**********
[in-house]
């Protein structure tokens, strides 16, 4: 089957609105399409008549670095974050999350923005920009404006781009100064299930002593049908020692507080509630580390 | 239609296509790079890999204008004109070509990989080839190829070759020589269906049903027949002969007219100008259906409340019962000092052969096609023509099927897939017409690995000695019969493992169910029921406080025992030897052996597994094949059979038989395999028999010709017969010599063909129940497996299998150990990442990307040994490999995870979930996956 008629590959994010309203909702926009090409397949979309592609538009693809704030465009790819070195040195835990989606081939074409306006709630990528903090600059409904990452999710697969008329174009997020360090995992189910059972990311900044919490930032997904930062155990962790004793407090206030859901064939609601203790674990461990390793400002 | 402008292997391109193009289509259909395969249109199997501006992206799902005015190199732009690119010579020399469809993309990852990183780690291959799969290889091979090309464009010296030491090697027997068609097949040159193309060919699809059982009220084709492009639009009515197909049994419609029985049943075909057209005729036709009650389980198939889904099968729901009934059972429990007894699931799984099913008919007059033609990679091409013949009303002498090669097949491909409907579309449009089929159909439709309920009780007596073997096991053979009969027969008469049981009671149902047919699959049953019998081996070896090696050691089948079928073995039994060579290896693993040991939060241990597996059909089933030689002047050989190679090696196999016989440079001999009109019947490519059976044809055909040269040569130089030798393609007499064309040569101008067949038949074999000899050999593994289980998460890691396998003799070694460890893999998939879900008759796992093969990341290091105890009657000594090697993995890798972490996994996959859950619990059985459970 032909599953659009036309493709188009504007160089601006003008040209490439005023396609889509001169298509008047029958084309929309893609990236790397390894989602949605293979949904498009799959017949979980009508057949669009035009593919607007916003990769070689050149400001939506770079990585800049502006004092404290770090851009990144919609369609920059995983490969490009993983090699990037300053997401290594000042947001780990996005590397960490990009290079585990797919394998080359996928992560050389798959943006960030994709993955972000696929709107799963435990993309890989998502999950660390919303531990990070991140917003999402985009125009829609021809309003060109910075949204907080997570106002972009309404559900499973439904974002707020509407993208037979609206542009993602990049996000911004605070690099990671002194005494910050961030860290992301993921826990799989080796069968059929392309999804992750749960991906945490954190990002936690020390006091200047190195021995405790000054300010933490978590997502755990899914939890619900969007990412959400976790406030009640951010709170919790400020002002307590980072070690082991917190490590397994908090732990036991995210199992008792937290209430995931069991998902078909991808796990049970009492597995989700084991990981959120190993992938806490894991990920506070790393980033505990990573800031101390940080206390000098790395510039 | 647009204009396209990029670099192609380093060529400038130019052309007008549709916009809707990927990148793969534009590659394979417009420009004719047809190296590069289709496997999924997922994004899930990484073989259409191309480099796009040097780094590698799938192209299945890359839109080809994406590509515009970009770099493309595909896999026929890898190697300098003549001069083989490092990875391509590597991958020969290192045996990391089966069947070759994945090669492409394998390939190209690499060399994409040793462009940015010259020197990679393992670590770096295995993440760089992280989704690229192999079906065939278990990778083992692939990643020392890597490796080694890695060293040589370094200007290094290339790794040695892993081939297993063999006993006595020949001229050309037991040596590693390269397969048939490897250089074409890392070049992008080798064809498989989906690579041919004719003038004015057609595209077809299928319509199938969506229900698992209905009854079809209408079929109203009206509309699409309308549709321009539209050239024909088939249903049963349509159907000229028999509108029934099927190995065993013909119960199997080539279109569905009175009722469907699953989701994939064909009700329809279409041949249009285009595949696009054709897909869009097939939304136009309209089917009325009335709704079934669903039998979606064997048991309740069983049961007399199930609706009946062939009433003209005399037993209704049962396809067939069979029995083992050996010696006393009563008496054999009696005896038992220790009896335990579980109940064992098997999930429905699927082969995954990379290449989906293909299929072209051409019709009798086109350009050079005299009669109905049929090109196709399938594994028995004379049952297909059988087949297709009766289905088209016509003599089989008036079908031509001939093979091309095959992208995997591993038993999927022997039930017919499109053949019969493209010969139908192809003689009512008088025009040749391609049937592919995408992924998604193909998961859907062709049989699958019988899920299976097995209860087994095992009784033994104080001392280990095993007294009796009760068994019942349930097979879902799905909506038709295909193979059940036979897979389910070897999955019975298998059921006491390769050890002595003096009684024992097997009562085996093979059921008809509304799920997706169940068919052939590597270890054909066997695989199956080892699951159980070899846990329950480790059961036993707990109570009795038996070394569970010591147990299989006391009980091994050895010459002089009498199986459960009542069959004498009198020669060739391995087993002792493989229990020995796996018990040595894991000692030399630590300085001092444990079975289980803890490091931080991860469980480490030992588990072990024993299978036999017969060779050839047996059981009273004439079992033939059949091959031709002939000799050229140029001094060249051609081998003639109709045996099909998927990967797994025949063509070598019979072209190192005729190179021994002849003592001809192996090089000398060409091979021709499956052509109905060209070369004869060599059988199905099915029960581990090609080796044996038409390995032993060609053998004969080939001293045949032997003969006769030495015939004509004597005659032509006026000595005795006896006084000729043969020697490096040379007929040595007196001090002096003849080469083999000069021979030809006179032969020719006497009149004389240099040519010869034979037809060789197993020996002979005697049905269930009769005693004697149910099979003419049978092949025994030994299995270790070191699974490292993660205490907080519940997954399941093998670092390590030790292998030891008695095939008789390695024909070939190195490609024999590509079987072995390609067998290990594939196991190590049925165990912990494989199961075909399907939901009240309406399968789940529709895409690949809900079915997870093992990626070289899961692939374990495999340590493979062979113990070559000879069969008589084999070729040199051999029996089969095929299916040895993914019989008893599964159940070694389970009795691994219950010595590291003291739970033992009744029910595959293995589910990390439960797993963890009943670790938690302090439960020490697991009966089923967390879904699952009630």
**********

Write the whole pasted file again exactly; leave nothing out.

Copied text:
[in-house]
């Protein structure tokens, strides 16, 4: 089957609105399409008549670095974050999350923005920009404006781009100064299930002593049908020692507080509630580390 | 239609296509790079890999204008004109070509990989080839190829070759020589269906049903027949002969007219100008259906409340019962000092052969096609023509099927897939017409690995000695019969493992169910029921406080025992030897052996597994094949059979038989395999028999010709017969010599063909129940497996299998150990990442990307040994490999995870979930996956 008629590959994010309203909702926009090409397949979309592609538009693809704030465009790819070195040195835990989606081939074409306006709630990528903090600059409904990452999710697969008329174009997020360090995992189910059972990311900044919490930032997904930062155990962790004793407090206030859901064939609601203790674990461990390793400002 | 402008292997391109193009289509259909395969249109199997501006992206799902005015190199732009690119010579020399469809993309990852990183780690291959799969290889091979090309464009010296030491090697027997068609097949040159193309060919699809059982009220084709492009639009009515197909049994419609029985049943075909057209005729036709009650389980198939889904099968729901009934059972429990007894699931799984099913008919007059033609990679091409013949009303002498090669097949491909409907579309449009089929159909439709309920009780007596073997096991053979009969027969008469049981009671149902047919699959049953019998081996070896090696050691089948079928073995039994060579290896693993040991939060241990597996059909089933030689002047050989190679090696196999016989440079001999009109019947490519059976044809055909040269040569130089030798393609007499064309040569101008067949038949074999000899050999593994289980998460890691396998003799070694460890893999998939879900008759796992093969990341290091105890009657000594090697993995890798972490996994996959859950619990059985459970 032909599953659009036309493709188009504007160089601006003008040209490439005023396609889509001169298509008047029958084309929309893609990236790397390894989602949605293979949904498009799959017949979980009508057949669009035009593919607007916003990769070689050149400001939506770079990585800049502006004092404290770090851009990144919609369609920059995983490969490009993983090699990037300053997401290594000042947001780990996005590397960490990009290079585990797919394998080359996928992560050389798959943006960030994709993955972000696929709107799963435990993309890989998502999950660390919303531990990070991140917003999402985009125009829609021809309003060109910075949204907080997570106002972009309404559900499973439904974002707020509407993208037979609206542009993602990049996000911004605070690099990671002194005494910050961030860290992301993921826990799989080796069968059929392309999804992750749960991906945490954190990002936690020390006091200047190195021995405790000054300010933490978590997502755990899914939890619900969007990412959400976790406030009640951010709170919790400020002002307590980072070690082991917190490590397994908090732990036991995210199992008792937290209430995931069991998902078909991808796990049970009492597995989700084991990981959120190993992938806490894991990920506070790393980033505990990573800031101390940080206390000098790395510039 | 647009204009396209990029670099192609380093060529400038130019052309007008549709916009809707990927990148793969534009590659394979417009420009004719047809190296590069289709496997999924997922994004899930990484073989259409191309480099796009040097780094590698799938192209299945890359839109080809994406590509515009970009770099493309595909896999026929890898190697300098003549001069083989490092990875391509590597991958020969290192045996990391089966069947070759994945090669492409394998390939190209690499060399994409040793462009940015010259020197990679393992670590770096295995993440760089992280989704690229192999079906065939278990990778083992692939990643020392890597490796080694890695060293040589370094200007290094290339790794040695892993081939297993063999006993006595020949001229050309037991040596590693390269397969048939490897250089074409890392070049992008080798064809498989989906690579041919004719003038004015057609595209077809299928319509199938969506229900698992209905009854079809209408079929109203009206509309699409309308549709321009539209050239024909088939249903049963349509159907000229028999509108029934099927190995065993013909119960199997080539279109569905009175009722469907699953989701994939064909009700329809279409041949249009285009595949696009054709897909869009097939939304136009309209089917009325009335709704079934669903039998979606064997048991309740069983049961007399199930609706009946062939009433003209005399037993209704049962396809067939069979029995083992050996010696006393009563008496054999009696005896038992220790009896335990579980109940064992098997999930429905699927082969995954990379290449989906293909299929072209051409019709009798086109350009050079005299009669109905049929090109196709399938594994028995004379049952297909059988087949297709009766289905088209016509003599089989008036079908031509001939093979091309095959992208995997591993038993999927022997039930017919499109053949019969493209010969139908192809003689009512008088025009040749391609049937592919995408992924998604193909998961859907062709049989699958019988899920299976097995209860087994095992009784033994104080001392280990095993007294009796009760068994019942349930097979879902799905909506038709295909193979059940036979897979389910070897999955019975298998059921006491390769050890002595003096009684024992097997009562085996093979059921008809509304799920997706169940068919052939590597270890054909066997695989199956080892699951159980070899846990329950480790059961036993707990109570009795038996070394569970010591147990299989006391009980091994050895010459002089009498199986459960009542069959004498009198020669060739391995087993002792493989229990020995796996018990040595894991000692030399630590300085001092444990079975289980803890490091931080991860469980480490030992588990072990024993299978036999017969060779050839047996059981009273004439079992033939059949091959031709002939000799050229140029001094060249051609081998003639109709045996099909998927990967797994025949063509070598019979072209190192005729190179021994002849003592001809192996090089000398060409091979021709499956052509109905060209070369004869060599059988199905099915029960581990090609080796044996038409390995032993060609053998004969080939001293045949032997003969006769030495015939004509004597005659032509006026000595005795006896006084000729043969020697490096040379007929040595007196001090002096003849080469083999000069021979030809006179032969020719006497009149004389240099040519010869034979037809060789197993020996002979005697049905269930009769005693004697149910099979003419049978092949025994030994299995270790070191699974490292993660205490907080519940997954399941093998670092390590030790292998030891008695095939008789390695024909070939190195490609024999590509079987072995390609067998290990594939196991190590049925165990912990494989199961075909399907939901009240309406399968789940529709895409690949809900079915997870093992990626070289899961692939374990495999340590493979062979113990070559000879069969008589084999070729040199051999029996089969095929299916040895993914019989008893599964159940070694389970009795691994219950010595590291003291739970033992009744029910595959293995589910990390439960797993963890009943670790938690302090439960020490697991009966089923967390879904699952009630």